Jim Slotek: Multiplex sameness only going to continue
The tide seemed to take a decisive turn in 2013 in the comics-to-movies war between Marvel and D.C., with Iron Man 3 and Thor 2 soundly trouncing the latest glum reboot of Superman, Man Of Steel.
Game, set and match, when the biggest gun in your canon gets wiped out by a relatively minor character like Thor. (Be with us when Ant-Man takes out the next Dark Knight incarnation).
But really it was a win for Marvel’s new owners, the Walt Disney Company. Disney ended the year patting itself on its own historical back with the feel-good Saving Mr. Banks, which chronicled Walt’s wooing of Mary Poppins creator P.L. Travers. Travers, for her part, went to her grave regretting ever hearing the word supercalifragilisticexpialidocious.
In the 21st Century, Disney has made itself the giant ape of fanboy culture. And it did it the old-fashioned way. It bought it. A little more than a year after the sale of the Star Wars franchise (and the hiring of Star Trek’s J.J. Abrams to revive the films), Disney World is awash in Jedi Mickey Mouse merch.
Disney previously bought Marvel for $4 billion. I haven’t seen the Spider-Mouse line of plush toys, but I’m sure they’re out there.
They’re well on their way to making themselves the only franchise game in town. And don’t be surprised if they make a play for DC (hey, if they same guy can do Star Trek and Star Wars, nothing is taboo).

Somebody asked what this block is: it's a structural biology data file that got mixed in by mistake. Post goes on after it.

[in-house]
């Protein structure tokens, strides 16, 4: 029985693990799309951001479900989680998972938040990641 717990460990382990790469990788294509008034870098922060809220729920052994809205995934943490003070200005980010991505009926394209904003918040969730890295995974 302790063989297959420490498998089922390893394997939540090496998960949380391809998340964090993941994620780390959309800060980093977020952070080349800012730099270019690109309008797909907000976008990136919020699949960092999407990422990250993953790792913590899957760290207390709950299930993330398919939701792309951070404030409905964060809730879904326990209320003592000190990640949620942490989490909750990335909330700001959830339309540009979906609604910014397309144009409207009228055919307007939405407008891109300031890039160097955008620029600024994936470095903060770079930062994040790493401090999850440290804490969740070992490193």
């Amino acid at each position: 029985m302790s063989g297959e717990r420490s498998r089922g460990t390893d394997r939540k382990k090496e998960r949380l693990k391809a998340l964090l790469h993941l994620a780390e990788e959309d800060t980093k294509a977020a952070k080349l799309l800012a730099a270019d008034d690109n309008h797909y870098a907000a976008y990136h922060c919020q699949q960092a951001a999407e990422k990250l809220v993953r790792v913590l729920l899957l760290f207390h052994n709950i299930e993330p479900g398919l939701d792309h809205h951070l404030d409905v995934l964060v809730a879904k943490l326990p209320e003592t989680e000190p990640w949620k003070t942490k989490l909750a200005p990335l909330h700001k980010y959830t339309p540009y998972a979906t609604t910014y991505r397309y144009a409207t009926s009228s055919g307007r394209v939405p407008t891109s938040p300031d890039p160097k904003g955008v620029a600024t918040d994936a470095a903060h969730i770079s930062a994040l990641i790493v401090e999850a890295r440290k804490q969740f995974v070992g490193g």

So what? Does it really matter who owns Marvel? Maybe not. But Disney’s “family” image is its trademark, and it tends to seep into everything it does. Its efforts to dip into entertainment for actual adults haven’t been ragingly successful (Touchstone Pictures, Miramax without the Weinsteins).
And, Tom Hanks aw-shucks Missouri-boy portrayal of Walt aside, it is a bottom-line corporation, not an artists’ commune. As the century began, Disney Animation was an anachronism, made so foremost by Pixar, which it bought in 2006. Before merging, Pixar had made one (1) sequel in its history, Toy Story 2. Since then, three of the last four movies it has released have been sequels. I have seen the future, and it’s all 3D IMAX CGI-animated movies with numerals after the title.